New Overtime Pay Rulemaking May Arrive Late
As reported in the Wall Street Journal on November 11, a high-ranking U.S. Department of Labor (USDOL) official recently commented that the USDOL is unlikely to produce a final rule to increase the number of workers eligible for overtime until late 2016 or early 2017. Speaking at a conference in Philadelphia, PA, the Solicitor of Labor Patricia Smith recently commented during a panel discussion that it would be difficult for the USDOL to consider the significant number of public comments on the proposed rule. While the initial expectation was that the rule would be finalized in early 2016, USDOL received over 260,000 public comments. Those comments must be considered and reflected in the final rule when it is released.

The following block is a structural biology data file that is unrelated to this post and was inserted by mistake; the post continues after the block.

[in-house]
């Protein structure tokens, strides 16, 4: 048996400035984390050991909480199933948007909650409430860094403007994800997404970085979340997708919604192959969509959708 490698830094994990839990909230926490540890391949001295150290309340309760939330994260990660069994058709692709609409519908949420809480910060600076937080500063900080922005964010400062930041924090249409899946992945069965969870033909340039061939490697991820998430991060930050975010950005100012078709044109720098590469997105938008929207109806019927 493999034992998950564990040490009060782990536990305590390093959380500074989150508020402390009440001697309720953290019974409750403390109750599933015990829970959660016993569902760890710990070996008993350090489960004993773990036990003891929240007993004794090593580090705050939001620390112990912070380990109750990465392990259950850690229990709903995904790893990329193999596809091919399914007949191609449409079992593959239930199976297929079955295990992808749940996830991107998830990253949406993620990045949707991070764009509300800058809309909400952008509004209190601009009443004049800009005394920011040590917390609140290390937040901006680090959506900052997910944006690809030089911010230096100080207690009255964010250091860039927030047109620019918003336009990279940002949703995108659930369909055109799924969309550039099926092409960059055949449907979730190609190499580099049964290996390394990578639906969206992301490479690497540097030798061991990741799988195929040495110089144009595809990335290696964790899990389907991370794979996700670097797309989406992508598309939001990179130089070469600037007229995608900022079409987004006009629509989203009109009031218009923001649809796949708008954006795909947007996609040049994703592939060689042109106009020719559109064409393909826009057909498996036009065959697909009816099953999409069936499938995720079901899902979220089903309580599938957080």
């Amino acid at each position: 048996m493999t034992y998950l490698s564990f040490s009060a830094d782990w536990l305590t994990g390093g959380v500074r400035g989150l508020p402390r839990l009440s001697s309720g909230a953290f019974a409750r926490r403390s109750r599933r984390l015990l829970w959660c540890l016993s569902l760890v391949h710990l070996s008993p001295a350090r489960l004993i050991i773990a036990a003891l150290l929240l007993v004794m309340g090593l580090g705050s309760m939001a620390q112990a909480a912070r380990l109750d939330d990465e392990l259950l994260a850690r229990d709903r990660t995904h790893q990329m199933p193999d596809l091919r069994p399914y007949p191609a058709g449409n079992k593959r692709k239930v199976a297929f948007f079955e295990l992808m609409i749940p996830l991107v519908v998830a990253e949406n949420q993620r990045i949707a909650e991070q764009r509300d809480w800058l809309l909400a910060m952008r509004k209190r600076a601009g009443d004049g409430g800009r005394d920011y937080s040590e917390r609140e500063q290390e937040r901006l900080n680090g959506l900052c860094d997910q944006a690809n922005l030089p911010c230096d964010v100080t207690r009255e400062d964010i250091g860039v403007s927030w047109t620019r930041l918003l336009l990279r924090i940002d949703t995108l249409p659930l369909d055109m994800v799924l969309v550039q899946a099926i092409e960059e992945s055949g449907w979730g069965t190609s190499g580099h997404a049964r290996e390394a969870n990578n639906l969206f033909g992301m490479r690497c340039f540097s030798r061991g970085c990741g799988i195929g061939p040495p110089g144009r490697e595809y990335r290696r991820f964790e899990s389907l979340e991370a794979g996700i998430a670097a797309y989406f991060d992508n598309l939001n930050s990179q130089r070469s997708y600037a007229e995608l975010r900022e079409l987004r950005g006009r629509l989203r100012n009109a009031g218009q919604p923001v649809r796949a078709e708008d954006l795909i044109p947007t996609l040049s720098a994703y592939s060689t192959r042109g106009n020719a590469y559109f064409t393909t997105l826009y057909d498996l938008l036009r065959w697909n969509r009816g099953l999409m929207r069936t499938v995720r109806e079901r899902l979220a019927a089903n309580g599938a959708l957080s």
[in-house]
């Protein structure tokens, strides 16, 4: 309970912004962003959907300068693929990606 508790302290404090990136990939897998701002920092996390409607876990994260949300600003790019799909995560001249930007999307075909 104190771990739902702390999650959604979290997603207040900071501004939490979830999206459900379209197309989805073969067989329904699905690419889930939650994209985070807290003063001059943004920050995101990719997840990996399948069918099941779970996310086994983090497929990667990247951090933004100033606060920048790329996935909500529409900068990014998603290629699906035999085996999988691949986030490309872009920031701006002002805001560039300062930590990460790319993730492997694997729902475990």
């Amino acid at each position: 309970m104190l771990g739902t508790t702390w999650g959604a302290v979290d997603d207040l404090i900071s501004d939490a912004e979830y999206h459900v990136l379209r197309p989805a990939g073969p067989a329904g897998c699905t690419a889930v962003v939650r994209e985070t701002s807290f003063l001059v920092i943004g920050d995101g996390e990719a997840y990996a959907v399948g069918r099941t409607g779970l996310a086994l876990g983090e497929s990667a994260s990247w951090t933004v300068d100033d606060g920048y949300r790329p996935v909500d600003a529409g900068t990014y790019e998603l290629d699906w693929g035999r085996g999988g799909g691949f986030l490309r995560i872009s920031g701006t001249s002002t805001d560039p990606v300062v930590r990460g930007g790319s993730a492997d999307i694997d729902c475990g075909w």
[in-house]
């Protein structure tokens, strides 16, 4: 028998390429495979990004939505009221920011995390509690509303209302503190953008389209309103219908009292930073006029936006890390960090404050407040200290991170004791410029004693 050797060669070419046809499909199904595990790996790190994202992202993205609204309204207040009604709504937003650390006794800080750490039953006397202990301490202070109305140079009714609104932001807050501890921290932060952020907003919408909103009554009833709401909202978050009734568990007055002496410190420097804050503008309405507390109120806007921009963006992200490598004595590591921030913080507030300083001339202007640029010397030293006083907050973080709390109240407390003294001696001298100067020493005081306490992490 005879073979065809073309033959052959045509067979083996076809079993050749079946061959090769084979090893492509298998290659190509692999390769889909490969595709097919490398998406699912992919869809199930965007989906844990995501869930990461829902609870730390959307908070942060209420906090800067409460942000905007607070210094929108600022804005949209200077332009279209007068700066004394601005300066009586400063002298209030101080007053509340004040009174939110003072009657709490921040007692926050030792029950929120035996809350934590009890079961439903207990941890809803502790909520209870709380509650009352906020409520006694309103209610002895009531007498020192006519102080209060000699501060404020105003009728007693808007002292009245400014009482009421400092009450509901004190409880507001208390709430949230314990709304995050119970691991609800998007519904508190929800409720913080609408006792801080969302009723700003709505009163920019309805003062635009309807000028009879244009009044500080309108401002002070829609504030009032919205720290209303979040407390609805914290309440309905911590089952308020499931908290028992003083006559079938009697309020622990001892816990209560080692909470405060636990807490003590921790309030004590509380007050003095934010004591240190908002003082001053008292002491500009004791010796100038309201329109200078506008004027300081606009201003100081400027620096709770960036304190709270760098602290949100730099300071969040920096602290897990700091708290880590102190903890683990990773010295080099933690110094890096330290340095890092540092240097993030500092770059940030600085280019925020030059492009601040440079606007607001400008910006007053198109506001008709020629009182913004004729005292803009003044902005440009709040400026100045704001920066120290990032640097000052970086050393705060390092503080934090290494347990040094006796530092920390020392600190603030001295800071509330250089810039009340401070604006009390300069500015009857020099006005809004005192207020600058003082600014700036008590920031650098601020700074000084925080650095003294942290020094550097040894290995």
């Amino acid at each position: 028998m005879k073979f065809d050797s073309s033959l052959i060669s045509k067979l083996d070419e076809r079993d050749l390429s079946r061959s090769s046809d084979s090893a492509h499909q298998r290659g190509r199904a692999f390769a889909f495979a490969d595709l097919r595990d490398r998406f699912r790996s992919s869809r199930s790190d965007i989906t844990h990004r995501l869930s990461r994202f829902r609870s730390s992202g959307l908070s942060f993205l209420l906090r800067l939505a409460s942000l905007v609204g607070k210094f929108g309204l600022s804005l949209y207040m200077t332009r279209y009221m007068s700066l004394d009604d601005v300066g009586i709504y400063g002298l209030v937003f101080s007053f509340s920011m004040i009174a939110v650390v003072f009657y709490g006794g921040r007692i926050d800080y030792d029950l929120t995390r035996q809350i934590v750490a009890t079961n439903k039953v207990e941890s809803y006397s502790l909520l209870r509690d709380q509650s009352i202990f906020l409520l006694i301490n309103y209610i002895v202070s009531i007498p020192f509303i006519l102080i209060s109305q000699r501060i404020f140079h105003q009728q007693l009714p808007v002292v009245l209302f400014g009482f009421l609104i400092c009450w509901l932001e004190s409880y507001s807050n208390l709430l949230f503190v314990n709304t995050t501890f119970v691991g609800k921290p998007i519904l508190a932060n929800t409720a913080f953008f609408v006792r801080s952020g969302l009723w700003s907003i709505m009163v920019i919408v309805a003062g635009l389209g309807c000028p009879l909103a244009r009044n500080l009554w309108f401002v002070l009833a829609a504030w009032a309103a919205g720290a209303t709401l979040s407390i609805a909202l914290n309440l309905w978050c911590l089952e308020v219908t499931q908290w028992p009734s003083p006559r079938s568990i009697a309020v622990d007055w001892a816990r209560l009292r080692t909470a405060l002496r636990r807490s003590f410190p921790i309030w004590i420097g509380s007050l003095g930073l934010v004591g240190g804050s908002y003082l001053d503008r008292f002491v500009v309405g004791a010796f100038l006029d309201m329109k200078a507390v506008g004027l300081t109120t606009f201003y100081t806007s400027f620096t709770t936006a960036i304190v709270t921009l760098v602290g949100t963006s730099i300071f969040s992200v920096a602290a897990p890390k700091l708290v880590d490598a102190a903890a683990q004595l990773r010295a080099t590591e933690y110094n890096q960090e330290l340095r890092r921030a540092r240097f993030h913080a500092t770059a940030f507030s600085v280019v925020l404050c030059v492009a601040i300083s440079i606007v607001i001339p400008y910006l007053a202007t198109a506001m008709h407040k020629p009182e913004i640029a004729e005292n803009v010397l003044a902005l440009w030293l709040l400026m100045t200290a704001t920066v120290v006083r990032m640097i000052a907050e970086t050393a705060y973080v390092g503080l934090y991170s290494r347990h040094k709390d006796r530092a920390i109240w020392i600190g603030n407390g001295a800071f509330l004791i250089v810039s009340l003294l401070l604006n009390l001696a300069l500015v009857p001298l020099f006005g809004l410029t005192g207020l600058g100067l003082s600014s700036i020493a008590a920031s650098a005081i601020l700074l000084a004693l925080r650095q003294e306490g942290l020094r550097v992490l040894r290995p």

As proposed in July 2015, the Department of Labor seeks to increase the salary threshold for workers who are eligible for overtime pay from $455 per week ($23,660 per year) to $970 per week ($50,400 per year). This change will make millions of additional employees across the country eligible for overtime pay and will create pressure on U.S. employers to closely examine all worker compensation plans. The over 260,000 comments on the proposal were over three times as many comments as were received in 2004 when the Department of Labor increased the salary requirement to $455 per week ($23,660 per year) from $155 per week ($8,060 per year) and made changes to the duties tests for determining exempt/non-exempt worker status.
This rulemaking may present significant challenges to the compensation plans of many TIA members. TIA’s Operations Committee monitors developments in Department of Labor regulations, and will report on any new developments for this issue. Additionally, the TIA Fair Labor Standards Act (FLSA) Framework will be updated to give members the best possible resource to ensure compliance with the law. For additional information please contact Will Sehestedt at email@example.com or 703-299-5713.